Peter James is Twitter-obsessed sports fanatic, theatre-lover and journalist living in Ottawa.
Ottawa is a great city to be a live theatre enthusiast.
From the first-rate professional productions at the National Arts Centre and the Great Canadian Theatre Company, to the outstanding community troupe at Ottawa Little Theatre to the formidable student group at Carleton’s Sock ‘n’ Buskin Theatre Company, there is no shortage of places to watch a play and plenty of opportunity for thespians to perform.
One theatre that’s sadly been overlooked in recent years is The Gladstone. Converted from a truck repair garage into GCTC’s first home in 1982, the theatre has been operated in its current incarnation the past three years by Steve Martin. It’s a become a place for local professional actors to show off their talents.
Crowds have not met owner Martin’s expectations and he put the building on Gladstone Avenue near Preston Street on the market this fall. This year’s mini-season is still going ahead and their production of It’s a Wonderful Life wrapped up Saturday. Oscar Wilde’s classic The Importance of Being Earnest is set for February.
An admirer of live theatre ever since my mother bought season’s tickets to the Manitoba Theatre for Young People when I was a child growing up in Winnipeg, I’ve seen shows at most of Ottawa’s venues over the years. But like too many other theatre-lovers I’d ignored The Gladstone until this weekend when I attended It’s a Wonderful Life.
Walking up to the theatre, the Gladstone’s classic marquee brings patrons back to a time when live theatre was the thing to do for a night on the town. Once inside the small, yet charming lobby, it’s easy to see the work Martin had done to restore the building. It’s a comfortable space to rub elbows with other theatre goers, enjoy a pre-show drink at the bar or simply take advantage of the free volunteer-run coat check.
The theatre itself gives patrons an intimate atmosphere — even sitting in the back row feels like you’re right on top of the stage.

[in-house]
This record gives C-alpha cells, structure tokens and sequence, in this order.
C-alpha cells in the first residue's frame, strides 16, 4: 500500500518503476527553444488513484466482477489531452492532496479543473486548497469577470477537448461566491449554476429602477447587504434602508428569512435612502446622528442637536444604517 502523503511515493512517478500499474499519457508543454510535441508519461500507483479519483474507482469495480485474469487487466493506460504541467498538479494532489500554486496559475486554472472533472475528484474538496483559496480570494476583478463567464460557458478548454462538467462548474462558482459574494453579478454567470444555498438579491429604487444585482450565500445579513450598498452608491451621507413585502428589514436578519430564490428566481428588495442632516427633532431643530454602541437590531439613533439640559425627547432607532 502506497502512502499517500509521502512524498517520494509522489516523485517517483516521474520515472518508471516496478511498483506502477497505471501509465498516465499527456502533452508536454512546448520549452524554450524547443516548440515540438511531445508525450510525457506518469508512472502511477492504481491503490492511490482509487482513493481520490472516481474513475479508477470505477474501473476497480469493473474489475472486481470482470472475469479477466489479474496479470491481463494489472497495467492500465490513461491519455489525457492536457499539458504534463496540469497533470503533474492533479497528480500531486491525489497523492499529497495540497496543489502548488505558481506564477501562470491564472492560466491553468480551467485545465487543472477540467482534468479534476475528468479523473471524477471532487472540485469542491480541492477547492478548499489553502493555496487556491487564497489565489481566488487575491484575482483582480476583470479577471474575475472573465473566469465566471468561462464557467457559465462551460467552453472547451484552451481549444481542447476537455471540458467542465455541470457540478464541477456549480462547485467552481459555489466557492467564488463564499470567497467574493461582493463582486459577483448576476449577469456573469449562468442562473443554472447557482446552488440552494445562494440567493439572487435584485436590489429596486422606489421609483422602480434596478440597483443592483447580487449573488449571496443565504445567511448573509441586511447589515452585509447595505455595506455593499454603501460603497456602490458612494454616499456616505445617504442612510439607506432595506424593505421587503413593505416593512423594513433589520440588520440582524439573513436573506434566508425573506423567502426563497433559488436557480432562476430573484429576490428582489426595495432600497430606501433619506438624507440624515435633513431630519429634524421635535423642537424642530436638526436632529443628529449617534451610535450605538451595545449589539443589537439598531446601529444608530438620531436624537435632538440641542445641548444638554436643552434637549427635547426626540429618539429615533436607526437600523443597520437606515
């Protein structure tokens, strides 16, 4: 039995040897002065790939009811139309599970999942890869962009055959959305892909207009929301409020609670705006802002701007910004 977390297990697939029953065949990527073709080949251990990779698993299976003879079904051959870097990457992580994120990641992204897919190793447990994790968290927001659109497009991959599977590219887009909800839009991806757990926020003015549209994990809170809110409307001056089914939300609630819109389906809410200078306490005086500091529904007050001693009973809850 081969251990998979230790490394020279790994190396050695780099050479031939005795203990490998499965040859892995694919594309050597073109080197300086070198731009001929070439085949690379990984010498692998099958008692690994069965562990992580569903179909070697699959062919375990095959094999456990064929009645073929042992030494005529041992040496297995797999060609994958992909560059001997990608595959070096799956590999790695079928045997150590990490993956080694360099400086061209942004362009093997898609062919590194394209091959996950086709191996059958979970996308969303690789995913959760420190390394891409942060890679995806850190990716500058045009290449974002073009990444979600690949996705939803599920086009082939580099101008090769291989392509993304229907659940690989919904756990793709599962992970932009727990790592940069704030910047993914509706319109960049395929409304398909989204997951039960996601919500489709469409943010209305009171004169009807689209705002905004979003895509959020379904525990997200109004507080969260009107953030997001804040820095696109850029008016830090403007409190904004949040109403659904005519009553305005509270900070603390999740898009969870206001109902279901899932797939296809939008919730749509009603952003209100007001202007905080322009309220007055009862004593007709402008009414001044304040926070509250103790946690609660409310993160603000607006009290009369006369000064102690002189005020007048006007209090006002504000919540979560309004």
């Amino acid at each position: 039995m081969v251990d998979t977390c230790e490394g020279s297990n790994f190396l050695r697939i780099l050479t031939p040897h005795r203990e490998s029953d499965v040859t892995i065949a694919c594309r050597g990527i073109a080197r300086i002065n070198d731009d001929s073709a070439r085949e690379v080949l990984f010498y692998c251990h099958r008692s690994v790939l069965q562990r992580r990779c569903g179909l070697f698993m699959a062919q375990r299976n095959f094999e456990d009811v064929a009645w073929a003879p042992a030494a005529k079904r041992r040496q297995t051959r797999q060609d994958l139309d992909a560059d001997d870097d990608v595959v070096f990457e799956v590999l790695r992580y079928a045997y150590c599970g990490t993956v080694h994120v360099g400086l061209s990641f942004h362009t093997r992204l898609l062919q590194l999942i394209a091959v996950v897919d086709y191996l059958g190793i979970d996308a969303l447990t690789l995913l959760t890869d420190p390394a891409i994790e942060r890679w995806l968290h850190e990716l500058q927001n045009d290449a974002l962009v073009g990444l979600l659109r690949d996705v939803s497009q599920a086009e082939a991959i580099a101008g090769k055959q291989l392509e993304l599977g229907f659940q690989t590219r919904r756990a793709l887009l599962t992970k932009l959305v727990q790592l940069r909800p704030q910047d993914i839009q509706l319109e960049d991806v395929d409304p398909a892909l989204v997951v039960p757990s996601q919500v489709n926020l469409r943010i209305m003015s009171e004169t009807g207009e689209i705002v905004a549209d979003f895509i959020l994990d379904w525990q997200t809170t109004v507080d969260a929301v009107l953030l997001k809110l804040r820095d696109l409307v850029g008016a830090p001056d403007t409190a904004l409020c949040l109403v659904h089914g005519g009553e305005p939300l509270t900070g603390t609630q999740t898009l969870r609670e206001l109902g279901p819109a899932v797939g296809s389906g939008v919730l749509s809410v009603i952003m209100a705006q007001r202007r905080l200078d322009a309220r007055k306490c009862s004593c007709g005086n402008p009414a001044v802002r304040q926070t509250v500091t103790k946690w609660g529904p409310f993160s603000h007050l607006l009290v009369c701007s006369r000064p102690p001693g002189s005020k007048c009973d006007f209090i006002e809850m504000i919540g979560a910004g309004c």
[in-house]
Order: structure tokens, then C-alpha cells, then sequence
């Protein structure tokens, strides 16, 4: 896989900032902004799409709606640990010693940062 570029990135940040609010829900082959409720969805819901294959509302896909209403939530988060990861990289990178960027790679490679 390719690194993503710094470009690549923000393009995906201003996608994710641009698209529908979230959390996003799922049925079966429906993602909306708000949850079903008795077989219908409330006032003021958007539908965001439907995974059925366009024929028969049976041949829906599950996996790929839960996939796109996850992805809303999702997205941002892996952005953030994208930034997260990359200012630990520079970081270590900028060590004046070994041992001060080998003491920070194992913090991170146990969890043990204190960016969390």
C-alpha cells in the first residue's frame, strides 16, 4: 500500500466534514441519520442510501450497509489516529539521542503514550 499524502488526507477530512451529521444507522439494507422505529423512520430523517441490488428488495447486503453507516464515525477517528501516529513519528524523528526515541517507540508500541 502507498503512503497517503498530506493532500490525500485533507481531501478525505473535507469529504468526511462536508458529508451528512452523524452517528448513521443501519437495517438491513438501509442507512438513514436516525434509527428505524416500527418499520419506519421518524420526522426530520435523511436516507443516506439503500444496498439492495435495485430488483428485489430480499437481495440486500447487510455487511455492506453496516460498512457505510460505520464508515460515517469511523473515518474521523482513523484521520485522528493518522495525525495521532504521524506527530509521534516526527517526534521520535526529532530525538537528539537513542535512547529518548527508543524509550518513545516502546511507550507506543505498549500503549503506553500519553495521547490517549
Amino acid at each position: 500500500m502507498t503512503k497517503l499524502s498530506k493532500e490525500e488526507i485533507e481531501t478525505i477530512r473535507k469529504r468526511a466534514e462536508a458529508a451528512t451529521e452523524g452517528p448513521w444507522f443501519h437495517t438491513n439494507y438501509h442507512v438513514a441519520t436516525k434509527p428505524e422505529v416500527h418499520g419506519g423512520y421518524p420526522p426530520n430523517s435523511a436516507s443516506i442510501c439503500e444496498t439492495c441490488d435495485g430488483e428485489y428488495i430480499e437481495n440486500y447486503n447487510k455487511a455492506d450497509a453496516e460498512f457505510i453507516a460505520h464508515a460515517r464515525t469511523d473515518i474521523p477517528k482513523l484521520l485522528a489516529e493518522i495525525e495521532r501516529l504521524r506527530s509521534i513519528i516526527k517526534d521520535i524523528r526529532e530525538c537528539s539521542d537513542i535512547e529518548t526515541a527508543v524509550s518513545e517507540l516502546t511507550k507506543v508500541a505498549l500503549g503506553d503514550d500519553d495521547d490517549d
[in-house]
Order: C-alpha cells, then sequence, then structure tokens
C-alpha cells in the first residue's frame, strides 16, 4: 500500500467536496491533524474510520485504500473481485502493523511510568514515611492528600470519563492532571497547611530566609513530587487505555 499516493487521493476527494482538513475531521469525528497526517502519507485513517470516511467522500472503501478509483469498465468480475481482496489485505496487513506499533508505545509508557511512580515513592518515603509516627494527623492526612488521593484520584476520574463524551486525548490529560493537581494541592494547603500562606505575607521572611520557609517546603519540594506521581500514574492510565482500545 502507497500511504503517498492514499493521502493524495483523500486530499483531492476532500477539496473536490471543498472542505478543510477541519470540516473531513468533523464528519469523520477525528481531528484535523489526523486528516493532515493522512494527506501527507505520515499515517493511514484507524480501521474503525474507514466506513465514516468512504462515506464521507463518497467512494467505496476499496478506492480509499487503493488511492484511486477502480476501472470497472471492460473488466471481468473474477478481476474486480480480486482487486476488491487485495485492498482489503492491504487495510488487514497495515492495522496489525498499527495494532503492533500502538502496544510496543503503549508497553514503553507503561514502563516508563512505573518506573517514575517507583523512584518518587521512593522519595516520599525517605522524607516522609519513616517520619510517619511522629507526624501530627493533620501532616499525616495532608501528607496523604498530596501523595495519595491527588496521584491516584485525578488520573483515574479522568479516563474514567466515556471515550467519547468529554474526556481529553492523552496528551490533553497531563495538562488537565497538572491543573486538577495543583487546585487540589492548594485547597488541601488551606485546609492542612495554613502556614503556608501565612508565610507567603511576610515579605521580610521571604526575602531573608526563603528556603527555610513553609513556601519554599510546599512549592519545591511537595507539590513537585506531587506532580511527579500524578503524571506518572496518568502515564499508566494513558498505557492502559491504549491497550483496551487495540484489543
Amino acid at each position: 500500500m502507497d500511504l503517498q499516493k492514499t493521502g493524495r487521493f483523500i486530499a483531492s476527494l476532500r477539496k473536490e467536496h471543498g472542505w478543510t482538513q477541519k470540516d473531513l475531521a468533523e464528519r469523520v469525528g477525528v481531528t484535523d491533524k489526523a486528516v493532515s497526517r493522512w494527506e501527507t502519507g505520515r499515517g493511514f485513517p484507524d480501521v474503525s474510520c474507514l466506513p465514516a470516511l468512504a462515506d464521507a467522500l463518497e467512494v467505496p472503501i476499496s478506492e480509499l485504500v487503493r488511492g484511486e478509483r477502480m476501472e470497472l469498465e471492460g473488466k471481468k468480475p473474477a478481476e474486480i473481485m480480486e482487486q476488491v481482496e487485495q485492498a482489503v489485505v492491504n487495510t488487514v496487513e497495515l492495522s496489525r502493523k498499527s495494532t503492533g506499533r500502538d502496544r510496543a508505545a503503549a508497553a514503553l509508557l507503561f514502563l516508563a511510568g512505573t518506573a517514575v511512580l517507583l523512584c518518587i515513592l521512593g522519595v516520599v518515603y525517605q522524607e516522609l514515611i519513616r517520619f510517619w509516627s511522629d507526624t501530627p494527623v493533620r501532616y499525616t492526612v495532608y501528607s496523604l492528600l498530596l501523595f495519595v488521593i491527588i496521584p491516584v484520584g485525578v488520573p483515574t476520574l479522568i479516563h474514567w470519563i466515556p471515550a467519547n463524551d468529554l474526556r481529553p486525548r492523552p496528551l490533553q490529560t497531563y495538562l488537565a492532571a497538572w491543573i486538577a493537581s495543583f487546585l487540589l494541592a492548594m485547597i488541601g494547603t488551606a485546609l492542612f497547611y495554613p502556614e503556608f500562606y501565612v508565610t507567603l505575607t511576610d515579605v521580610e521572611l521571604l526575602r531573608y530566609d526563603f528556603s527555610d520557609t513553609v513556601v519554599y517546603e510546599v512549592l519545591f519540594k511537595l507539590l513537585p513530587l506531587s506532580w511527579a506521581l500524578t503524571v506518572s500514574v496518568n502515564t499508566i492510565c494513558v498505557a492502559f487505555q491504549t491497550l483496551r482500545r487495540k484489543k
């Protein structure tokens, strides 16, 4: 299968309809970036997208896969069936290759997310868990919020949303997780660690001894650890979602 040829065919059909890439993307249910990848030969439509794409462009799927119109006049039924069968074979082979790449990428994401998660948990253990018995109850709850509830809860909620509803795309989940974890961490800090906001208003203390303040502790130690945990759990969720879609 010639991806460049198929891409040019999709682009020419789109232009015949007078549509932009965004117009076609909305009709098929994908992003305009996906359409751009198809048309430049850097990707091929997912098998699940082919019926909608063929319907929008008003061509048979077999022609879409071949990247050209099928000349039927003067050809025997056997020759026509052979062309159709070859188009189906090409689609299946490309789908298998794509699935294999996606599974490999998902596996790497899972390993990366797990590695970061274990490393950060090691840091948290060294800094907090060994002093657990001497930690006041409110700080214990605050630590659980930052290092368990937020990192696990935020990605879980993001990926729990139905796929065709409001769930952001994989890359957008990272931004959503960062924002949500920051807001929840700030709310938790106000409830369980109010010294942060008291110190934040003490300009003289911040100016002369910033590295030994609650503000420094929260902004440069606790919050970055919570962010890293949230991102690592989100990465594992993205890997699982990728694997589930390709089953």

The production of It’s a Wonderful Life itself was superb. It was conceived as a show with a show. The audience was transported to the studios of a radio station and watched the cast perform the radio play. Aside from reading the script, director Teri Loretto-Valentik made sure there was enough action going behind the scenes — playful personality conflicts between the actors, microphones weren’t the proper height and funny signals to the production team — to keep the eyes entertained while the ears heard the heart-warming Christmas story.
Tony Palermo’s stage adaptation of Frank Capra’s iconic 1946 movie worked wonderfully with the simple set used for the show. Keeping true to the 1940s era, the sound effects were done manually and watching sound artist Karen Benoit do her work was entertaining unto itself.
The 236 seats were packed for Saturday’s matinee and the crowd got involved in the show “ooohing” and “ahhhing” on cue and joining the cast in singing Auld Lang Syne at the end of the show.
Located in the heart of Little Italy, The Gladstone is situated perfectly to give patrons a chance to enjoy a fine dinner and a show in one stop. (My favourite restaurant in the neighbourhood is Da Sergio on Preston).
There is no parking lot associated with the theatre and parking on Preston is often at a premium, so remember leave early enough so you’ll have time to find a spot.
Martin told the Ottawa Citizen when he put the building up for sale this fall that Ottawa “probably is a hockey city more than a theatre city.”
With The Importance of Being Earnest coming up soon, theatre fans have a chance to prove him wrong.
Thanks for the post Peter!